HIGHLIGHTS FROM THE ARCHIVE
Below, you’ll find some highlights from 35+ years of FRIENDS’ work in the neighborhood.
Since 1982, Friends has been publishing informative, provocative and fun newsletters. Published throughout the year, we report on preservation issues affecting the Upper East Side, neighborhood history, events, and our work advocating for the protection of the Upper East Side’s remarkable built environment. This publication is complimentary with an annual membership subscription.
Modern Architecture on the Upper East Side: Landmarks of the Future, is a catalogue that accompanied the eponymous exhibit curated and organized by FRIENDS in 2001-2002. It was intended to promote a greater appreciation and understanding of modern architecture on the Upper East Side by highlighting distinguished, yet unprotected modern-style buildings.
FRIENDS has been publishing a version of our neighborhood map and guide since 1999. Originally conceived as a way of introducing visitors and residents alike to the wide array of historic architecture on the Upper East Side, the map and guide has evolved through various iterations over its lifetime. The most recent edition, published by FRIENDS in 2019, takes the form of a short booklet and includes a special spotlight on the historic and cultural resources, including those of Yorkville.
Written by Anthony Robins for FRIENDS in 2007, this walking tour guide served as a key instrument in our campaign for expansion of the Upper East Side Historic District to include portions of Lexington Avenue, in recognition of that corridor’s special and unique character. The expansion was designated by the Landmarks Preservation Commission in 2010.
An early project of FRIENDS, the Preservation Manual, first published in 1989 with a second edition in 1994, was designed as a simple resource guide to the work and processes of the Landmarks Preservation Commission. Though very much of its time, the Preservation Manual was meant to allow anyone working on historic buildings – property and store owners, tenants, architects, preservationists, attorneys, and contractors – to have a better understanding of how decisions are made about designating and maintaining individual landmarks and buildings in historic districts.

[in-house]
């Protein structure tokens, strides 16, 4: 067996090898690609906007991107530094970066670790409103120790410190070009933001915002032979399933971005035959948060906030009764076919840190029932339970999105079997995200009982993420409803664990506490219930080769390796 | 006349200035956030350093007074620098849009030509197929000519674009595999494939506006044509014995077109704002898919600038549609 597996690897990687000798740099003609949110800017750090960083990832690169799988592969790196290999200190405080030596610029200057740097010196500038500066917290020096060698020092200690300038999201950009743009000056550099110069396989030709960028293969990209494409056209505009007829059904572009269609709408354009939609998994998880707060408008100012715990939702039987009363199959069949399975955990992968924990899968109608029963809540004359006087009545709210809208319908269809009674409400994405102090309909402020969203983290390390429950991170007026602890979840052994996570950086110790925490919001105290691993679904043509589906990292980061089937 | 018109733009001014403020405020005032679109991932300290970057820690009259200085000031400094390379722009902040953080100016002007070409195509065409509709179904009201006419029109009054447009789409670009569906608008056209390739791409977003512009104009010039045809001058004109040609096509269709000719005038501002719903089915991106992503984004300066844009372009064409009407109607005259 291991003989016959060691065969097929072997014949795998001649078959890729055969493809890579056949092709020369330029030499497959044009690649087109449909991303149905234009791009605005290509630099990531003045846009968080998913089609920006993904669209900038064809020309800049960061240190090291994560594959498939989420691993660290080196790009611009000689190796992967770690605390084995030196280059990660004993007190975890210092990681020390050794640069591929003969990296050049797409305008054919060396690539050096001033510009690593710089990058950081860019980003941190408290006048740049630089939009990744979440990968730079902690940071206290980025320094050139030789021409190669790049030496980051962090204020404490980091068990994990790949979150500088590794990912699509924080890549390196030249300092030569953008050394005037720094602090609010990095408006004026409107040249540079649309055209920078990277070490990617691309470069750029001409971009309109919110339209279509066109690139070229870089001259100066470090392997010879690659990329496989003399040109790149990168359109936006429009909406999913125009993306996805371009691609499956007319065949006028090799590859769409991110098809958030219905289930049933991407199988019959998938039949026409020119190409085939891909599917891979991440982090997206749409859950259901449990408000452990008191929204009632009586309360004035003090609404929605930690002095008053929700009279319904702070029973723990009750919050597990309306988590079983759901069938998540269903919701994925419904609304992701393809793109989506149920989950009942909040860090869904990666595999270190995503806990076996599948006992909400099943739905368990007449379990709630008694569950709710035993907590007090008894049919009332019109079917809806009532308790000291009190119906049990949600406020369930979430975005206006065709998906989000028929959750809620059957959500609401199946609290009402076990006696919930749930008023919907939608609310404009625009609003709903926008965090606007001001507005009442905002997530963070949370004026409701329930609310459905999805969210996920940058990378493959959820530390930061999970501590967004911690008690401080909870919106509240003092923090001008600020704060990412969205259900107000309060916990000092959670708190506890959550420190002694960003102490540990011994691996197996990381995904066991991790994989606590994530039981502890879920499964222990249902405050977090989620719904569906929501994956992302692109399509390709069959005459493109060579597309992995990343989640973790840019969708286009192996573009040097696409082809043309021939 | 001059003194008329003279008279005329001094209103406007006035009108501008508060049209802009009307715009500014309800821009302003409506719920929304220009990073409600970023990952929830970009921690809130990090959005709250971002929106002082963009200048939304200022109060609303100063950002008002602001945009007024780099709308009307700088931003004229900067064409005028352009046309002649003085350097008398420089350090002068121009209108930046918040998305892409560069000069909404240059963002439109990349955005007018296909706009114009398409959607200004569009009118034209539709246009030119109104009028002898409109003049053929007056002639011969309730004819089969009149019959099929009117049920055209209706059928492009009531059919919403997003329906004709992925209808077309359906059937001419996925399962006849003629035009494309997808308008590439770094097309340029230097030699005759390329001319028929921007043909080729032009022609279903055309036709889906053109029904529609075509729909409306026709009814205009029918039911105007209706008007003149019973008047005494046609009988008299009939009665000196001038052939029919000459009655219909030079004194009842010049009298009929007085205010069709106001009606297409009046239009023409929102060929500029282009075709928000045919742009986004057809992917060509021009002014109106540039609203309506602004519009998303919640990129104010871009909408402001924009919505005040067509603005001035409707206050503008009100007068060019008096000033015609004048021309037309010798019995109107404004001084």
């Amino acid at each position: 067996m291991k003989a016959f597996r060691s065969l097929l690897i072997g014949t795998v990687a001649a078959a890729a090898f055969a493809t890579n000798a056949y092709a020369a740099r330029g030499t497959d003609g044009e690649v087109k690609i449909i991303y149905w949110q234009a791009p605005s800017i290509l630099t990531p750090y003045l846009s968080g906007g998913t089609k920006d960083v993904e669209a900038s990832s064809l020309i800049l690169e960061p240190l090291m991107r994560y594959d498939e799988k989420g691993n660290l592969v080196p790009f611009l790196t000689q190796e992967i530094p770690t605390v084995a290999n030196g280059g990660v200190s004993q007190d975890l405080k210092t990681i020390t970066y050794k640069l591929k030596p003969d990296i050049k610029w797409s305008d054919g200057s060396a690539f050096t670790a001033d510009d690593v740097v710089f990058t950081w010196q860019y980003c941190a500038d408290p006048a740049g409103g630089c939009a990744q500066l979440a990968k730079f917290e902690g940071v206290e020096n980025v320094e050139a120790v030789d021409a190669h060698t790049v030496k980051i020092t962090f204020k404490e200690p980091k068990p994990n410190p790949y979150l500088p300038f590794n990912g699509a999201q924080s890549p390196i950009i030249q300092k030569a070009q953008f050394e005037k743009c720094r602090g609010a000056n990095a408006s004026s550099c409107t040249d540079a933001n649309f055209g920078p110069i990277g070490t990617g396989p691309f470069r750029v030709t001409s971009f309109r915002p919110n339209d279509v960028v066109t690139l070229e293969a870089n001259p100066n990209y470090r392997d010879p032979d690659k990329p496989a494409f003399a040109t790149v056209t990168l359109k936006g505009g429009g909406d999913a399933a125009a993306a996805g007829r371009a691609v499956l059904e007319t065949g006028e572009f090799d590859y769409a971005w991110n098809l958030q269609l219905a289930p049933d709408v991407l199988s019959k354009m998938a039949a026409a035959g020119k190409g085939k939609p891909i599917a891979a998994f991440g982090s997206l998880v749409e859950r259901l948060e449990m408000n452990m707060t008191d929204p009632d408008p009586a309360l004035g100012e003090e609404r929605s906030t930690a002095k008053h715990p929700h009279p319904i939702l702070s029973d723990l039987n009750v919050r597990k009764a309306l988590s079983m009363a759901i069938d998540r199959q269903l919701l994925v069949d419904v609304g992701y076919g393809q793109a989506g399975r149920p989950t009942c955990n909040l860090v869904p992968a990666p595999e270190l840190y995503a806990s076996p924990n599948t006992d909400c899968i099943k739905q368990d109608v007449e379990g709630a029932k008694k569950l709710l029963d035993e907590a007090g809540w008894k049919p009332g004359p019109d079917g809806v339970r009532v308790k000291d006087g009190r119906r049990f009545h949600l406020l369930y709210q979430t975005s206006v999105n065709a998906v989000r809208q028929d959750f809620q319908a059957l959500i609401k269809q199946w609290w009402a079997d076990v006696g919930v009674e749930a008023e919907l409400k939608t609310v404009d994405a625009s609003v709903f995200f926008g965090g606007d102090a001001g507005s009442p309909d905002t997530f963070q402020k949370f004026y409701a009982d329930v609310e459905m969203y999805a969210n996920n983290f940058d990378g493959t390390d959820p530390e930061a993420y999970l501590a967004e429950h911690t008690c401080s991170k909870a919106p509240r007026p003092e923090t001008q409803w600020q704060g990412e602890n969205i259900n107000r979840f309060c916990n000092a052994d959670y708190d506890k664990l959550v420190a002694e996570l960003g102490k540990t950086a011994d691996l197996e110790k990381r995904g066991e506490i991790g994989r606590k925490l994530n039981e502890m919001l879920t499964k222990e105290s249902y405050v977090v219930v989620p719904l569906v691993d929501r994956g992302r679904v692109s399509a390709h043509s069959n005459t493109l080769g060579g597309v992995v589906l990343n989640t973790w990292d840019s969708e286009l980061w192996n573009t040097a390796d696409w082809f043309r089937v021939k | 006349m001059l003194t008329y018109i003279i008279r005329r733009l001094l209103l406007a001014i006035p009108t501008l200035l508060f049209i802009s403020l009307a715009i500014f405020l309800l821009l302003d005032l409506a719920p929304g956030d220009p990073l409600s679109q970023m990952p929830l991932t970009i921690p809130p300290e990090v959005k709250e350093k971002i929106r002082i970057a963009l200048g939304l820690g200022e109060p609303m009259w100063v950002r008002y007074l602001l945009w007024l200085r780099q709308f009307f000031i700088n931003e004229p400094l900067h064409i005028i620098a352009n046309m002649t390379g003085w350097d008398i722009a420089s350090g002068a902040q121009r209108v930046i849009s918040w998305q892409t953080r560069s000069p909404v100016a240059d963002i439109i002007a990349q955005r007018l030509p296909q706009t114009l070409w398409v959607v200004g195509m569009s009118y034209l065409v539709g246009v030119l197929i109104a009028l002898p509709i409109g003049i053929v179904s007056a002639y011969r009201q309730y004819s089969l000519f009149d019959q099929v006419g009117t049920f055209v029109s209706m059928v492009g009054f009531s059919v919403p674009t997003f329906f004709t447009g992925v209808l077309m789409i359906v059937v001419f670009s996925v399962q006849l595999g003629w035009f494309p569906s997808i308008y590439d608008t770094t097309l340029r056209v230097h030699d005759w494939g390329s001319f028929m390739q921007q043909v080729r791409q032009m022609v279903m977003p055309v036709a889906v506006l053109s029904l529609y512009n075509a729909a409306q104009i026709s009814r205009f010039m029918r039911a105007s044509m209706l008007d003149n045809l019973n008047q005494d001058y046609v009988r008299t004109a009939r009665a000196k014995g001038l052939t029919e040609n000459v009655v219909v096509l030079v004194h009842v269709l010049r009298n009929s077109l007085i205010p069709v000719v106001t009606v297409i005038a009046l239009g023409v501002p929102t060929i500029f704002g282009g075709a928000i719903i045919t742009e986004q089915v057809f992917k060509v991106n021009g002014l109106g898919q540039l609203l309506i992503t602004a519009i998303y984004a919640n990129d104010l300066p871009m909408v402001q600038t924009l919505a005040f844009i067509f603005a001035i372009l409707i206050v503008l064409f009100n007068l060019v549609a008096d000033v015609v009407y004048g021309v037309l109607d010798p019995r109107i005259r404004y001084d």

FRIENDS has long been dedicated to shining a light on Yorkville and the eastern Upper East Side, which boasts a distinct immigrant history and remains home to significant architectural and cultural resources tied to that narrative. Through projects such as the “Other Upper East Side” exhibit in 1993, a neighborhood-wide survey completed with the help of volunteers, and several collaborative projects undertaken with students in Columbia University’s graduate program in Historic Preservation, FRIENDS began to document the history of these buildings. Earlier research efforts culminated in the publication of an original book and short documentary film series, both titled, Shaped by Immigrants: A History of Yorkville, and these projects form the backbone of our advocacy to bring more recognition and preservation protection to Yorkville’s historic architecture.